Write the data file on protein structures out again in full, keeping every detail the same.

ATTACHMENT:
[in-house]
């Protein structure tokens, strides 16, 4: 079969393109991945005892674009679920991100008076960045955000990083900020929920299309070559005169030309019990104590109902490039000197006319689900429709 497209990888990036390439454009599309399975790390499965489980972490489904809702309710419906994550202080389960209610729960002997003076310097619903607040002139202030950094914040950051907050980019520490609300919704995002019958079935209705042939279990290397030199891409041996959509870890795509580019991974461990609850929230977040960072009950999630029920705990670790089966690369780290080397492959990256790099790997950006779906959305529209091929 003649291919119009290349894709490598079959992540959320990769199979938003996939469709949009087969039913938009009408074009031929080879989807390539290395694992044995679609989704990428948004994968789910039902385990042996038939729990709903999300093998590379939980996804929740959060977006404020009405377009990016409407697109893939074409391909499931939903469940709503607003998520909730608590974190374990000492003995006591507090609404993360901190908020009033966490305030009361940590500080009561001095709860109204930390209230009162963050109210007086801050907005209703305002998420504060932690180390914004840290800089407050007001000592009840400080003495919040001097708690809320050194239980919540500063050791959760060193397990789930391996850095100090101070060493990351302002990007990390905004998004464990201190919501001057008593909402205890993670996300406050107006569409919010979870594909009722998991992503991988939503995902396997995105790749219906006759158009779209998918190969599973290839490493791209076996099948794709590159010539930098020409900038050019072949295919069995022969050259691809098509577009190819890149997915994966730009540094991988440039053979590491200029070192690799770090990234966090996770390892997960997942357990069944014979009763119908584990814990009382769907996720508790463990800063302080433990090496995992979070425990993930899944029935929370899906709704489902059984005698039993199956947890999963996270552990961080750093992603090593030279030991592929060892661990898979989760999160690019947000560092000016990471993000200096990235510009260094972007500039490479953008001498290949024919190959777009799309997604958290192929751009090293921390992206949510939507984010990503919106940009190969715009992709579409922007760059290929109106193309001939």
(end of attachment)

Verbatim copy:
[in-house]
């Protein structure tokens, strides 16, 4: 079969393109991945005892674009679920991100008076960045955000990083900020929920299309070559005169030309019990104590109902490039000197006319689900429709 497209990888990036390439454009599309399975790390499965489980972490489904809702309710419906994550202080389960209610729960002997003076310097619903607040002139202030950094914040950051907050980019520490609300919704995002019958079935209705042939279990290397030199891409041996959509870890795509580019991974461990609850929230977040960072009950999630029920705990670790089966690369780290080397492959990256790099790997950006779906959305529209091929 003649291919119009290349894709490598079959992540959320990769199979938003996939469709949009087969039913938009009408074009031929080879989807390539290395694992044995679609989704990428948004994968789910039902385990042996038939729990709903999300093998590379939980996804929740959060977006404020009405377009990016409407697109893939074409391909499931939903469940709503607003998520909730608590974190374990000492003995006591507090609404993360901190908020009033966490305030009361940590500080009561001095709860109204930390209230009162963050109210007086801050907005209703305002998420504060932690180390914004840290800089407050007001000592009840400080003495919040001097708690809320050194239980919540500063050791959760060193397990789930391996850095100090101070060493990351302002990007990390905004998004464990201190919501001057008593909402205890993670996300406050107006569409919010979870594909009722998991992503991988939503995902396997995105790749219906006759158009779209998918190969599973290839490493791209076996099948794709590159010539930098020409900038050019072949295919069995022969050259691809098509577009190819890149997915994966730009540094991988440039053979590491200029070192690799770090990234966090996770390892997960997942357990069944014979009763119908584990814990009382769907996720508790463990800063302080433990090496995992979070425990993930899944029935929370899906709704489902059984005698039993199956947890999963996270552990961080750093992603090593030279030991592929060892661990898979989760999160690019947000560092000016990471993000200096990235510009260094972007500039490479953008001498290949024919190959777009799309997604958290192929751009090293921390992206949510939507984010990503919106940009190969715009992709579409922007760059290929109106193309001939």